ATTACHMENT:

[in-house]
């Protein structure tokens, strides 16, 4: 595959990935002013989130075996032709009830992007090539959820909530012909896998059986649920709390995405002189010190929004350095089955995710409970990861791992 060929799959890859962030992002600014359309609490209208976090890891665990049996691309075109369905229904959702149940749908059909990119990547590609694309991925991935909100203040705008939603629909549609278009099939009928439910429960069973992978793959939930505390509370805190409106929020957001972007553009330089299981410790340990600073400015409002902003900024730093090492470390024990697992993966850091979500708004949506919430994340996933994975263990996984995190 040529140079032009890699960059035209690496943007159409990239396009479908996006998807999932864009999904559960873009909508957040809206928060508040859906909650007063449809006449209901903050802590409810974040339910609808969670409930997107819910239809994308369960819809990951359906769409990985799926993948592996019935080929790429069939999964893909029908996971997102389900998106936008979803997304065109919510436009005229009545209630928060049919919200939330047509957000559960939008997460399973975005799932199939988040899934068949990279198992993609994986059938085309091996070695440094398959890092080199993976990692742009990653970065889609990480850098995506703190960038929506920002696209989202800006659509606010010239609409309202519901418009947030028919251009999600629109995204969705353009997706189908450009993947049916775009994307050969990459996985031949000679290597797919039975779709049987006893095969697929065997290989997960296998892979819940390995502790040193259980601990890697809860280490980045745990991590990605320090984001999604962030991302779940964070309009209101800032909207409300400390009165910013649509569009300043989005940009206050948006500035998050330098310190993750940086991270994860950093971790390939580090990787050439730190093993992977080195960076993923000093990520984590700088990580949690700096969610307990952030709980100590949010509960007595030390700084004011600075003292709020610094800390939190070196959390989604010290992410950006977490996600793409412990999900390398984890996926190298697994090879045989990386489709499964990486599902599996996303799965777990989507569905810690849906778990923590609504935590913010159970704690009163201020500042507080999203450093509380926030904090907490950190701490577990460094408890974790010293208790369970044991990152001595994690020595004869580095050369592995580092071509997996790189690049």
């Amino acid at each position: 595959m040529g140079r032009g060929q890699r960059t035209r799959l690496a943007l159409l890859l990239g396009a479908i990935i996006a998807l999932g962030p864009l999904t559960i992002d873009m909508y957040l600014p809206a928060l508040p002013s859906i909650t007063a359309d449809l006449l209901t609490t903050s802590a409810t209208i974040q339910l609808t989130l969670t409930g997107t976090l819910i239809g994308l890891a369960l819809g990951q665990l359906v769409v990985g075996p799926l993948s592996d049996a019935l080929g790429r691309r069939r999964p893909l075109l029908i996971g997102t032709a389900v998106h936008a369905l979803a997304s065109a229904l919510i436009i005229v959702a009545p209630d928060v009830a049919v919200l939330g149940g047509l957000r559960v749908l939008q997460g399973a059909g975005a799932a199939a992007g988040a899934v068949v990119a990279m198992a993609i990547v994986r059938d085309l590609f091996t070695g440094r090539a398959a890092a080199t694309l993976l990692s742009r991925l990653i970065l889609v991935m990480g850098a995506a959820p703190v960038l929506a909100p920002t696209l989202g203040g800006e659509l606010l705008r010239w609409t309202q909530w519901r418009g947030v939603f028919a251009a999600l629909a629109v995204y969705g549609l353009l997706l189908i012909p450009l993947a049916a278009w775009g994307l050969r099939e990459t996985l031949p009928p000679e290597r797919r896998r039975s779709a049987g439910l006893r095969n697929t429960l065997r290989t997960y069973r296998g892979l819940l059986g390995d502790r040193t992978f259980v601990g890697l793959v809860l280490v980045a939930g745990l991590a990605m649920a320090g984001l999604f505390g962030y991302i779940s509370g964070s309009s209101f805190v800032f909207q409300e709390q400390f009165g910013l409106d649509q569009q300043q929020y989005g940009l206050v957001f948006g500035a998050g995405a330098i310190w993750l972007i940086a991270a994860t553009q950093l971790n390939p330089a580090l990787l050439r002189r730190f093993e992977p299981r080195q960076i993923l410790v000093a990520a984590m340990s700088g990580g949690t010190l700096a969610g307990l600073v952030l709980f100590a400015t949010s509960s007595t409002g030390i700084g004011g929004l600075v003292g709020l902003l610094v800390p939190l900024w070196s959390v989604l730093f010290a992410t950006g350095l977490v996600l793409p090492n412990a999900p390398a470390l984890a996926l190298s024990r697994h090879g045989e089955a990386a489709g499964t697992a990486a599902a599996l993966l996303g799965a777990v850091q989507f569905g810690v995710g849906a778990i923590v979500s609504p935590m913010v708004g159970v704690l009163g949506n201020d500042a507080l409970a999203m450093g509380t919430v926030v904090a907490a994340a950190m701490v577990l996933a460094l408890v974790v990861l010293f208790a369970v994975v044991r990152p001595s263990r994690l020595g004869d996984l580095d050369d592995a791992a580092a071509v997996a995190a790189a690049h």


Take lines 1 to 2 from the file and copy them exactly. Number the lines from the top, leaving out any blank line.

[in-house]
């Protein structure tokens, strides 16, 4: 595959990935002013989130075996032709009830992007090539959820909530012909896998059986649920709390995405002189010190929004350095089955995710409970990861791992 060929799959890859962030992002600014359309609490209208976090890891665990049996691309075109369905229904959702149940749908059909990119990547590609694309991925991935909100203040705008939603629909549609278009099939009928439910429960069973992978793959939930505390509370805190409106929020957001972007553009330089299981410790340990600073400015409002902003900024730093090492470390024990697992993966850091979500708004949506919430994340996933994975263990996984995190 040529140079032009890699960059035209690496943007159409990239396009479908996006998807999932864009999904559960873009909508957040809206928060508040859906909650007063449809006449209901903050802590409810974040339910609808969670409930997107819910239809994308369960819809990951359906769409990985799926993948592996019935080929790429069939999964893909029908996971997102389900998106936008979803997304065109919510436009005229009545209630928060049919919200939330047509957000559960939008997460399973975005799932199939988040899934068949990279198992993609994986059938085309091996070695440094398959890092080199993976990692742009990653970065889609990480850098995506703190960038929506920002696209989202800006659509606010010239609409309202519901418009947030028919251009999600629109995204969705353009997706189908450009993947049916775009994307050969990459996985031949000679290597797919039975779709049987006893095969697929065997290989997960296998892979819940390995502790040193259980601990890697809860280490980045745990991590990605320090984001999604962030991302779940964070309009209101800032909207409300400390009165910013649509569009300043989005940009206050948006500035998050330098310190993750940086991270994860950093971790390939580090990787050439730190093993992977080195960076993923000093990520984590700088990580949690700096969610307990952030709980100590949010509960007595030390700084004011600075003292709020610094800390939190070196959390989604010290992410950006977490996600793409412990999900390398984890996926190298697994090879045989990386489709499964990486599902599996996303799965777990989507569905810690849906778990923590609504935590913010159970704690009163201020500042507080999203450093509380926030904090907490950190701490577990460094408890974790010293208790369970044991990152001595994690020595004869580095050369592995580092071509997996790189690049």